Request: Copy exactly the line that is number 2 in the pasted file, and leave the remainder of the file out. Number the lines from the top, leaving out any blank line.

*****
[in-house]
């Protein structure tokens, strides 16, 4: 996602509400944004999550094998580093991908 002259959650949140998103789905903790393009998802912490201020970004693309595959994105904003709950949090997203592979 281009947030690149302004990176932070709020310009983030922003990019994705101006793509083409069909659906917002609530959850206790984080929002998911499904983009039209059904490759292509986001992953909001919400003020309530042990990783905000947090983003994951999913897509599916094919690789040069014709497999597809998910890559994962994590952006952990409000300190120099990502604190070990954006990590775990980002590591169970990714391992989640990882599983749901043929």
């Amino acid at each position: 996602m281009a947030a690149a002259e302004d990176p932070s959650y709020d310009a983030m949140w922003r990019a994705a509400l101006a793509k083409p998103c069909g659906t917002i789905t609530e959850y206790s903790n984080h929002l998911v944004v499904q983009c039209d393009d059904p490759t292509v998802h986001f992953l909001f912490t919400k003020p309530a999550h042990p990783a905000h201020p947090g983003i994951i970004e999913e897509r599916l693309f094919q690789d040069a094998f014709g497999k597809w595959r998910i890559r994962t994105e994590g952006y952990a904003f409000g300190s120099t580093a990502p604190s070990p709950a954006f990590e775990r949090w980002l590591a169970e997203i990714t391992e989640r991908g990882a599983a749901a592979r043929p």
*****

């Protein structure tokens, strides 16, 4: 996602509400944004999550094998580093991908 002259959650949140998103789905903790393009998802912490201020970004693309595959994105904003709950949090997203592979 281009947030690149302004990176932070709020310009983030922003990019994705101006793509083409069909659906917002609530959850206790984080929002998911499904983009039209059904490759292509986001992953909001919400003020309530042990990783905000947090983003994951999913897509599916094919690789040069014709497999597809998910890559994962994590952006952990409000300190120099990502604190070990954006990590775990980002590591169970990714391992989640990882599983749901043929």